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# Fibonacci Surprises

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Age 11 to 14

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*This printable worksheet may be useful:Fibonacci Surprises.*

This problem gives students a chance to explore the Fibonacci sequence and make conjectures about the patterns they find. By using algebra to represent consecutive terms in the sequence, students can understand and prove their conjectures while developing fluency in forming expressions and collecting like terms.

Start by introducing the Fibonacci sequence if students have not met it before:

"Here is a sequence of numbers: 1, 1, 2, 3, 5, 8, 13, 21...

Can you work out the rule for finding the next term?

Can you work out the next 3 terms?"

Take some time to discuss and make sure everyone understands that each term is the sum of the two previous terms.

Then introduce the three explorations from the problem. You might like to hand out this worksheet.

Students could work in pairs and discuss what they notice. Once they have noticed patterns and begun to make conjectures, you could bring the class together to discuss ways of proving their conjectures.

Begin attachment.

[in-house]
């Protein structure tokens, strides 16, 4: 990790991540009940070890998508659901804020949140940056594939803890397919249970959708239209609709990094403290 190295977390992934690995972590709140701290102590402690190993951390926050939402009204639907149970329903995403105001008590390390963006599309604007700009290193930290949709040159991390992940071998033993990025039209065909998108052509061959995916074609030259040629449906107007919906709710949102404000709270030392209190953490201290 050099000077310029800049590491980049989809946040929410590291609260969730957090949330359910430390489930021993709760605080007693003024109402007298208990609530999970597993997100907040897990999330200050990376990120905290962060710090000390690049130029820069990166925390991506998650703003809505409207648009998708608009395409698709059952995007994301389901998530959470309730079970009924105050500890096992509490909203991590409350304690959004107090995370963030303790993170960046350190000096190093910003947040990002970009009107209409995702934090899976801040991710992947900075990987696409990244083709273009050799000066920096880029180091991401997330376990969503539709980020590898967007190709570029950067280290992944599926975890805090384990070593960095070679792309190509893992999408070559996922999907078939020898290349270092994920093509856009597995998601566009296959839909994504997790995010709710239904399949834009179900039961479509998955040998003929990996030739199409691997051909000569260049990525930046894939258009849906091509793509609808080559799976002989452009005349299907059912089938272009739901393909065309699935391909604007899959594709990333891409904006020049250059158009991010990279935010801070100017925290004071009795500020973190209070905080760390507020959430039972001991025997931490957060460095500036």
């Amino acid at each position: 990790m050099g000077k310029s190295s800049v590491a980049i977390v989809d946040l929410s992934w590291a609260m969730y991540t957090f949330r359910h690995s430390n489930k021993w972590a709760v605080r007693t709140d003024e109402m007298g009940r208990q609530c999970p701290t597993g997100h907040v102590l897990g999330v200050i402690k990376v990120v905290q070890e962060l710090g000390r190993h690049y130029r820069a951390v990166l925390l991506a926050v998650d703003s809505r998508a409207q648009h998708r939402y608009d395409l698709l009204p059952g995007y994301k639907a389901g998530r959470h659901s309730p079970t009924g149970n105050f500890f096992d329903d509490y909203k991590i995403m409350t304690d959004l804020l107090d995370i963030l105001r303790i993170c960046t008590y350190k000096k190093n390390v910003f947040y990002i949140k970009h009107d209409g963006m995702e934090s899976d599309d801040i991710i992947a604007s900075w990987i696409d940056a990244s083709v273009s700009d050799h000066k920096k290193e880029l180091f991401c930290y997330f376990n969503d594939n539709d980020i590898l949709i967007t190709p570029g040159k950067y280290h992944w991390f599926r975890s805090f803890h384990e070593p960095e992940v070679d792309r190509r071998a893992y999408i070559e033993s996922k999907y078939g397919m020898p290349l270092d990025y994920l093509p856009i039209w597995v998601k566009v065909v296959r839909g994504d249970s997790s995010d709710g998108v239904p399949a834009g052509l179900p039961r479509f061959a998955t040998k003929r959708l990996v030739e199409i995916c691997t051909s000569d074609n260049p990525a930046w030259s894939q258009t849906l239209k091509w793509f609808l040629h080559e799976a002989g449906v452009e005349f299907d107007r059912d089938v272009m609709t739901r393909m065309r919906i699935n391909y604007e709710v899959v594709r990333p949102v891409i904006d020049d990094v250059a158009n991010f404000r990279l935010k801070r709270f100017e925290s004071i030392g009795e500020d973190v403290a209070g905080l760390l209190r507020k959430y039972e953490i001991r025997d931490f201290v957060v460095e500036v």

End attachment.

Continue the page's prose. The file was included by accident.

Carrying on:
For the first of the three questions, it is enough to observe that the Fibonacci sequence goes Odd, Odd, Even, Odd, Odd, Even..., to explain why this pattern continues, and to explain why any three consecutive terms will always include two Odds and an Even term.

For the other two prompts, it's useful to choose letters such as $a$ and $b$ to represent two adjacent terms of the sequence, and then use these to write expressions for the next few terms and the combinations suggested in the problems. This is a good opportunity to discuss the power of algebra for proving general statements about numbers!

If $a$ and $b$ are consecutive terms of the Fibonacci Sequence, what comes next?

And what comes after that?

Take time to explore the algebraic representations of each term in the Fibonacci sequence.

Perimeter Expressions offers a good opportunity to introduce or consolidate collecting like terms.

Invite students to create some Fibonacci Surprises of their own. They could write out the algebraic representations of sets of consecutive terms, and explore different ways to combine them in search of interesting results. Finally, they could test their conjectures numerically before presenting their Fibonacci Surprises to their classmates.

The well known Fibonacci sequence is 1 ,1, 2, 3, 5, 8, 13, 21.... How many Fibonacci sequences can you find containing the number 196 as one of the terms?

How many different ways can I lay 10 paving slabs, each 2 foot by 1 foot, to make a path 2 foot wide and 10 foot long from my back door into my garden, without cutting any of the paving slabs?

Liam's house has a staircase with 12 steps. He can go down the steps one at a time or two at time. In how many different ways can Liam go down the 12 steps?